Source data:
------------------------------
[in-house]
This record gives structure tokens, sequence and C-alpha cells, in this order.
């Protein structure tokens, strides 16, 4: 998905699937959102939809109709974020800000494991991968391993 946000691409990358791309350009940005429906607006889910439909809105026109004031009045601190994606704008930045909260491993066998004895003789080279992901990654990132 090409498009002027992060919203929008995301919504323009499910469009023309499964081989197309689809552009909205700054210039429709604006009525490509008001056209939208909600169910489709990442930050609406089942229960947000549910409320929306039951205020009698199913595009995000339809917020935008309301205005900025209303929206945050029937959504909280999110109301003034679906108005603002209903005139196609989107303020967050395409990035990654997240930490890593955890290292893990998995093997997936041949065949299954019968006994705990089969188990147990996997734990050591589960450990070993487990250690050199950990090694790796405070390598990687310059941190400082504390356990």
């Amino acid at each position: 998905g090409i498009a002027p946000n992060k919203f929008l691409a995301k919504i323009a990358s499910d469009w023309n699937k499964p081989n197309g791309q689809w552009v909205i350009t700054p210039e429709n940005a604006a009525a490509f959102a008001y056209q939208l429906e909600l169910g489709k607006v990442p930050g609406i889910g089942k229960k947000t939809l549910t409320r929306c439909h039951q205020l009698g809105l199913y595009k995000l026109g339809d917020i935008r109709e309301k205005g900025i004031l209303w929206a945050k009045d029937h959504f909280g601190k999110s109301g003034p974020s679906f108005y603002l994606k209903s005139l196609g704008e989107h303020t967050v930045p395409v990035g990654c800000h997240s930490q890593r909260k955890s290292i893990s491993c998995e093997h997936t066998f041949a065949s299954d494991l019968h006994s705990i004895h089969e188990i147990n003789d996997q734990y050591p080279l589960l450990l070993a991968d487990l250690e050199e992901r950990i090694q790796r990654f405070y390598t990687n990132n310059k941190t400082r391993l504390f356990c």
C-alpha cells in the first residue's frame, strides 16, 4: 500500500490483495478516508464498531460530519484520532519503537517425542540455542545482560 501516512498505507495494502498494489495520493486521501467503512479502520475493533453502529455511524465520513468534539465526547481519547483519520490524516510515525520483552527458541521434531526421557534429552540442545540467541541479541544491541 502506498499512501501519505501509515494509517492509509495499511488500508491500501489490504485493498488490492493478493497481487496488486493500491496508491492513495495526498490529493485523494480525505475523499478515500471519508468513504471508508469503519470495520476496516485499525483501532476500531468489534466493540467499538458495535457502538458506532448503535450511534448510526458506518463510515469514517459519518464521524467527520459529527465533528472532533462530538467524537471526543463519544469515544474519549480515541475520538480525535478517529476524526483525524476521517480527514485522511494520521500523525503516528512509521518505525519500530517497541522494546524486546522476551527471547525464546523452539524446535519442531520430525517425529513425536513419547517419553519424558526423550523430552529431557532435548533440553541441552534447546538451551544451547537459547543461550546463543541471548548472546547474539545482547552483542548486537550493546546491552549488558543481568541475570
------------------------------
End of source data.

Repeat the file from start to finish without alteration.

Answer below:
[in-house]
This record gives structure tokens, sequence and C-alpha cells, in this order.
């Protein structure tokens, strides 16, 4: 998905699937959102939809109709974020800000494991991968391993 946000691409990358791309350009940005429906607006889910439909809105026109004031009045601190994606704008930045909260491993066998004895003789080279992901990654990132 090409498009002027992060919203929008995301919504323009499910469009023309499964081989197309689809552009909205700054210039429709604006009525490509008001056209939208909600169910489709990442930050609406089942229960947000549910409320929306039951205020009698199913595009995000339809917020935008309301205005900025209303929206945050029937959504909280999110109301003034679906108005603002209903005139196609989107303020967050395409990035990654997240930490890593955890290292893990998995093997997936041949065949299954019968006994705990089969188990147990996997734990050591589960450990070993487990250690050199950990090694790796405070390598990687310059941190400082504390356990």
């Amino acid at each position: 998905g090409i498009a002027p946000n992060k919203f929008l691409a995301k919504i323009a990358s499910d469009w023309n699937k499964p081989n197309g791309q689809w552009v909205i350009t700054p210039e429709n940005a604006a009525a490509f959102a008001y056209q939208l429906e909600l169910g489709k607006v990442p930050g609406i889910g089942k229960k947000t939809l549910t409320r929306c439909h039951q205020l009698g809105l199913y595009k995000l026109g339809d917020i935008r109709e309301k205005g900025i004031l209303w929206a945050k009045d029937h959504f909280g601190k999110s109301g003034p974020s679906f108005y603002l994606k209903s005139l196609g704008e989107h303020t967050v930045p395409v990035g990654c800000h997240s930490q890593r909260k955890s290292i893990s491993c998995e093997h997936t066998f041949a065949s299954d494991l019968h006994s705990i004895h089969e188990i147990n003789d996997q734990y050591p080279l589960l450990l070993a991968d487990l250690e050199e992901r950990i090694q790796r990654f405070y390598t990687n990132n310059k941190t400082r391993l504390f356990c």
C-alpha cells in the first residue's frame, strides 16, 4: 500500500490483495478516508464498531460530519484520532519503537517425542540455542545482560 501516512498505507495494502498494489495520493486521501467503512479502520475493533453502529455511524465520513468534539465526547481519547483519520490524516510515525520483552527458541521434531526421557534429552540442545540467541541479541544491541 502506498499512501501519505501509515494509517492509509495499511488500508491500501489490504485493498488490492493478493497481487496488486493500491496508491492513495495526498490529493485523494480525505475523499478515500471519508468513504471508508469503519470495520476496516485499525483501532476500531468489534466493540467499538458495535457502538458506532448503535450511534448510526458506518463510515469514517459519518464521524467527520459529527465533528472532533462530538467524537471526543463519544469515544474519549480515541475520538480525535478517529476524526483525524476521517480527514485522511494520521500523525503516528512509521518505525519500530517497541522494546524486546522476551527471547525464546523452539524446535519442531520430525517425529513425536513419547517419553519424558526423550523430552529431557532435548533440553541441552534447546538451551544451547537459547543461550546463543541471548548472546547474539545482547552483542548486537550493546546491552549488558543481568541475570